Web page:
A mix of ice and snow on Feb. 14, 2007, caused accidents that blocked more than 150 miles on three interstate highways in central Pennsylvania, stranding hundreds of truckers and motorists for more than 20 hours.

State police and Pennsylvania Department of Transportation (PennDOT) employees were overwhelmed, and the gravity of the situation wasn't relayed to the State Emergency Operations Center quickly enough. In fact, the state police commissioner only heard about the situation from a Cabinet member stranded in his car. The Pennsylvania National Guard eventually was activated to provide food, water, blankets and gas to motorists.

After the storm, the Pennsylvania Senate set up a Web site so travelers could describe their experiences. The site collected more than 1,300 pages of comments from angry, frustrated people stuck in the storm. Most talked of being out on the highway all night, and the absence of state police and PennDOT officials.

At a Feb. 16, 2007, press conference in Philadelphia, Pennsylvania Gov. Edward Rendell was forced to offer the blunt assessment that the state's emergency management response to the Valentine's Day snowstorm had been "totally unacceptable."

Rendell apologized for a "total breakdown in communications" among state agencies. He ordered an independent investigation by James Lee Witt Associates, a Washington, D.C.-based firm - headed by James Lee Witt, former director of the Federal Emergency Management Agency - specializing in emergency management.

The Witt Associates investigation and the Rendell administration's response to its recommendations provide a detailed view of the communications shortcomings of the state's emergency management infrastructure. Despite the pain the disaster caused, it could provide the impetus for real improvement in the Keystone State's emergency management response capability.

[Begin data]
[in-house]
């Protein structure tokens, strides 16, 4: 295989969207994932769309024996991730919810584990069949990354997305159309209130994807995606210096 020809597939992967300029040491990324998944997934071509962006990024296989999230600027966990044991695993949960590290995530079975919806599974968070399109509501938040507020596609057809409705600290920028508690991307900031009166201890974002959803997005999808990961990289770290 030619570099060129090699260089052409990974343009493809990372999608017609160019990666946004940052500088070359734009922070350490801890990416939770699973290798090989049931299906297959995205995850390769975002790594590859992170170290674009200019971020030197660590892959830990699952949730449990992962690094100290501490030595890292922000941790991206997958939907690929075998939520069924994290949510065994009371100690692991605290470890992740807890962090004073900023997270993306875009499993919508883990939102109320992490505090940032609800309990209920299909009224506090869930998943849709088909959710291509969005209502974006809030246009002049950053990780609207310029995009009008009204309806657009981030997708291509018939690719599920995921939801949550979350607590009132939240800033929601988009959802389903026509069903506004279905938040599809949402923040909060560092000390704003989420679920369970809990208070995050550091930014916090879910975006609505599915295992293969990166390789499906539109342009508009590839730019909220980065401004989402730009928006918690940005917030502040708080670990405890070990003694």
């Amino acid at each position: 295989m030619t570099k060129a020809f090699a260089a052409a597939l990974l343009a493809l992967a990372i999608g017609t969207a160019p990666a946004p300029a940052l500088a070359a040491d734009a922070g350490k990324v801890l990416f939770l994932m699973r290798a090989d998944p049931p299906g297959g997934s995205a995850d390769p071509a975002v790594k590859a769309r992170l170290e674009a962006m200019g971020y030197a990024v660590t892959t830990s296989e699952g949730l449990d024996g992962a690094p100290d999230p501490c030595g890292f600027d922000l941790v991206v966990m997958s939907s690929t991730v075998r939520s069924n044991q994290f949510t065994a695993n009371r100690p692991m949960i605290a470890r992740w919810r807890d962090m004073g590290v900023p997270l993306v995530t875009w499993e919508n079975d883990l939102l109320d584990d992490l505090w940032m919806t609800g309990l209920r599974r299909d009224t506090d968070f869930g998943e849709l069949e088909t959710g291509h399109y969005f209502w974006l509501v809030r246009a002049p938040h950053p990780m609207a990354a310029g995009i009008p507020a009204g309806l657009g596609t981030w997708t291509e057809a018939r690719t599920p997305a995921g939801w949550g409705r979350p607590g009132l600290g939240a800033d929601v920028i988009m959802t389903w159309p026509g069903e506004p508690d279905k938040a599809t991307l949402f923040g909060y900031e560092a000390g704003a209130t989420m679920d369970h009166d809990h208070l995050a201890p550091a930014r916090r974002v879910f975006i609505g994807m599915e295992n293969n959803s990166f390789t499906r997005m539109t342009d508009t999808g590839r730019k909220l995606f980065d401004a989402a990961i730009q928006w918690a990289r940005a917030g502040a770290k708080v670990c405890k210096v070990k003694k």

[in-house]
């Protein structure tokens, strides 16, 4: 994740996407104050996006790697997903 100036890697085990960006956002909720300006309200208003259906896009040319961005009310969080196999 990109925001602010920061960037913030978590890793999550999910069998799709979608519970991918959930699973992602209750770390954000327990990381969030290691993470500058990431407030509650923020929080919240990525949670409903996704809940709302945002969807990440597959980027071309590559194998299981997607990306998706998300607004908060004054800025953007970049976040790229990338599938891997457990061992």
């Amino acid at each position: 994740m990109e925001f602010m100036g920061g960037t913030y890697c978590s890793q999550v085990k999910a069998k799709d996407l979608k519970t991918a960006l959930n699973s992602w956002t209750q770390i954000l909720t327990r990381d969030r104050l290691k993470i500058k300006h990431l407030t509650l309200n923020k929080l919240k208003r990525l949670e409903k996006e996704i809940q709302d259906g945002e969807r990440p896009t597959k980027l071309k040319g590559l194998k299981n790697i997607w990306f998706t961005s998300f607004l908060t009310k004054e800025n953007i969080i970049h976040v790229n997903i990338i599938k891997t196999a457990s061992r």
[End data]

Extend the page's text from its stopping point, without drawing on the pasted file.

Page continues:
Joe Martz, the state's secretary of administration and Rendell's point man on the issue, said one key to the turnaround would be improving communications among agencies. "When we are in the emergency operations center together, the communication works well," he said. "It's when we are all in our own agency silos that it doesn't flow as well."

 

Finding Failures

The structural problems that became obvious in the storm's wake didn't appear overnight, said Charlie Fisher, Witt's project manager of the Pennsylvania storm report. "Long before the event itself, actions or inactions by state agencies laid the groundwork for the problem," he noted. "Then in the response, there were a lot of communication issues, with inaccurate information being relayed."

For instance, communication from regional PennDOT officials to state headquarters was inadequate. One explanation is that many of the PennDOT officials responsible were dealing with their first major storm. In Berks County, for example, the entire PennDOT management team was new, following the former team's retirement in January.

There were failures in technology and customer service, the report noted. For instance, the state's Road Weather Information System hadn't been maintained. Designed to improve awareness of road conditions, the sensor system had fewer than 20 of 74 sensor sites operational statewide when the storm hit. Many had been down since the previous summer. In different levels of the organization, people were aware that the sensors weren't working, Fisher noted, but PennDOT Secretary Allen Biehler didn't know it.

Fisher also said customer information systems weren't given a high enough priority. Some electronic highway signs weren't working or updated during the event. The messages on highway phone information lines weren't updated, and the Web site provided outdated information. "There is an overall attitude problem about customer service and communications," Fisher said.

The Witt report asserted that state police handled individual accident scenes well, but there was no overall incident command at the regional or state level. The agency lacked situational awareness because information about what was happening didn't flow well - either vertically or horizontally - throughout the organization.

David Raths  |  contributing writer